How to Think About Indirect Confirmation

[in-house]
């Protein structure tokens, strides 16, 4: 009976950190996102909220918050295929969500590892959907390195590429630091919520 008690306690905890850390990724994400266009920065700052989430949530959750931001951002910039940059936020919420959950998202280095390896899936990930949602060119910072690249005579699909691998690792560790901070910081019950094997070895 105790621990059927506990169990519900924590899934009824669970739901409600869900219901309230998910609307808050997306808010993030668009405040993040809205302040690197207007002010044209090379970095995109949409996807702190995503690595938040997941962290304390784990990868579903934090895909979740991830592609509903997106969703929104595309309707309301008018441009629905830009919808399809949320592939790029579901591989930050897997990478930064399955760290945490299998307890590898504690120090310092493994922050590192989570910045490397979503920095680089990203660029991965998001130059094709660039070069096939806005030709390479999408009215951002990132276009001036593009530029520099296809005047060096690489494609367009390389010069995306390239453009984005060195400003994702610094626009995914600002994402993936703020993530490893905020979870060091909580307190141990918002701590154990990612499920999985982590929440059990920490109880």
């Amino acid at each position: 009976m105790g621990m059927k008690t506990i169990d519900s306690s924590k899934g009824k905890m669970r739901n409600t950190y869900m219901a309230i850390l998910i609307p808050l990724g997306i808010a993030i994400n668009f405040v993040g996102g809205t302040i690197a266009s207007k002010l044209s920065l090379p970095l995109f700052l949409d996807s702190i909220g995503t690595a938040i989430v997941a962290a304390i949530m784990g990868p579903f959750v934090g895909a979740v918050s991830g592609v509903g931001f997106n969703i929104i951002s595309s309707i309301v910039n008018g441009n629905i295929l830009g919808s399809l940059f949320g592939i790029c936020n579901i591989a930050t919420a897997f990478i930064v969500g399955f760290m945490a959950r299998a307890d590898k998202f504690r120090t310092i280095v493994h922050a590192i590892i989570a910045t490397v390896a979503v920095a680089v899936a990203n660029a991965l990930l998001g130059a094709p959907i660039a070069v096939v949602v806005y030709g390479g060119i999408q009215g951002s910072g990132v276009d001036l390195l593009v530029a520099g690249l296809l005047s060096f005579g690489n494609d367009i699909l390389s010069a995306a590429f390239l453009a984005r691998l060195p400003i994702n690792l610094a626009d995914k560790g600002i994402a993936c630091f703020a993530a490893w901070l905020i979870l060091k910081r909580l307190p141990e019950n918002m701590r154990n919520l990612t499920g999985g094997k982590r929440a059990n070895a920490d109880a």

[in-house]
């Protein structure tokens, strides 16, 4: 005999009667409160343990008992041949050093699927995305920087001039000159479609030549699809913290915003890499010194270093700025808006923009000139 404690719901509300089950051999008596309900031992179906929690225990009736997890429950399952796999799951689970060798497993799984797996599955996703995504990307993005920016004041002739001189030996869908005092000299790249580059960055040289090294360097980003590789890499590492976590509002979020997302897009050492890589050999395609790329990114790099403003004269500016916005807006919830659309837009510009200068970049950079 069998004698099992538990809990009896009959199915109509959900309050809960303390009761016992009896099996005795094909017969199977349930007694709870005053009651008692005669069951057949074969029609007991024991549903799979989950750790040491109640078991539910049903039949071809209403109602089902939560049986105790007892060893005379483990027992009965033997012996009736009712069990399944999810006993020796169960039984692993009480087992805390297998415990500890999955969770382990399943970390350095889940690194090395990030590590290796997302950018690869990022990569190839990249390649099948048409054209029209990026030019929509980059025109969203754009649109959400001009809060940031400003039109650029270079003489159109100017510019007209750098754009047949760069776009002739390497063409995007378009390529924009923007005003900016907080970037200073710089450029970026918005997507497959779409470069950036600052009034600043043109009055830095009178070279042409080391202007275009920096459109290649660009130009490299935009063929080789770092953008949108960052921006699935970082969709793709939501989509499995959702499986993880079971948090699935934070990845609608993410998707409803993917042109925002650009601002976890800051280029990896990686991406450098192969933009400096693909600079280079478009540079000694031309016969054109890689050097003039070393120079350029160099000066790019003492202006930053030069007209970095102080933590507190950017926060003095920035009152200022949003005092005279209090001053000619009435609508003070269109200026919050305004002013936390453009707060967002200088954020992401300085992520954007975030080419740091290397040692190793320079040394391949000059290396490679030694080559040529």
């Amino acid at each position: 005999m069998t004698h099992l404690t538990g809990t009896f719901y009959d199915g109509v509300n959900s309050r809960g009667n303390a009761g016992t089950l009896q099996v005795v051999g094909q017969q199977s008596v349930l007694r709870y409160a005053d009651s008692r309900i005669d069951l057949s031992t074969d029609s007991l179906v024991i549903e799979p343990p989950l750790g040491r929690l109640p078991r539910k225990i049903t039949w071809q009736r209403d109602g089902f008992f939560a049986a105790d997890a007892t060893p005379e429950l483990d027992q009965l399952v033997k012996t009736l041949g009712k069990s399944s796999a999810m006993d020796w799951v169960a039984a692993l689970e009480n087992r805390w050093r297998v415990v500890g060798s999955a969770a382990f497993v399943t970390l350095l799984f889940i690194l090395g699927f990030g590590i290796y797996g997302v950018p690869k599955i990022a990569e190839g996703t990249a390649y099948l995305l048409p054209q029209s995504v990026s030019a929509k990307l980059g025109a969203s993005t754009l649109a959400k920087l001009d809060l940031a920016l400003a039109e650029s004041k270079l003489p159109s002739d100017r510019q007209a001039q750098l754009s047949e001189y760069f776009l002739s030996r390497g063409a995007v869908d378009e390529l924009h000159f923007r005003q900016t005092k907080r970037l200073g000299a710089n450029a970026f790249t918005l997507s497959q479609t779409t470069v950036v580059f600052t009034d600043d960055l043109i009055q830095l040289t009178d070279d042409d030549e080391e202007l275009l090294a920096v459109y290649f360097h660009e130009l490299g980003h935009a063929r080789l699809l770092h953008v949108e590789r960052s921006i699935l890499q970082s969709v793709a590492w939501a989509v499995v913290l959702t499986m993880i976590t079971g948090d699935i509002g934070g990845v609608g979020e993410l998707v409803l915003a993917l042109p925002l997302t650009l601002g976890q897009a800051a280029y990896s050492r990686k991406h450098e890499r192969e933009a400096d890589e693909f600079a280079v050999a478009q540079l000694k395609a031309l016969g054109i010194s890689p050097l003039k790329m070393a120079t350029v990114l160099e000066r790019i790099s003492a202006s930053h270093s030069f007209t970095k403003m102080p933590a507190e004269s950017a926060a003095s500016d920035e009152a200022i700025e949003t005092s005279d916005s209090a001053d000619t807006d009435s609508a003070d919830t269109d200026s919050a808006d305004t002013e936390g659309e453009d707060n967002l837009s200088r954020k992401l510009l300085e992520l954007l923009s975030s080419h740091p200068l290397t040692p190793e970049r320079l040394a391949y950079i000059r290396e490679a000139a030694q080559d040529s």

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Suppose a theory T entails hypotheses H and H′, neither of which entails the other. A number of authors have argued that a piece of evidence E “indirectly confirms” H when E confirms either T or H′. But there has been a protracted and unsettled debate about whether indirect confirmation is a sound inference procedure. Skeptics argue that the procedure employs conditions of confirmation that jointly lead to absurdity. Proponents argue that this criticism is unfounded or that its import is exaggerated. I will argue that no side has the story quite right, and some have the story quite wrong. Indirect confirmation, as characterized above, is unsound, and a good chunk of this paper will be concerned with showing why most extant defenses of the procedure err. On the other hand, when certain probabilistic (in)dependence relations hold between T, H, and H′, indirect confirmation can work, for reasons that trace back to Reichenbach’s principle of the common cause. I illustrate these matters with some contemporary and historical examples, with a particular focus on Kepler’s use of data about mars’s elliptical orbit to justify a claim about earth’s.


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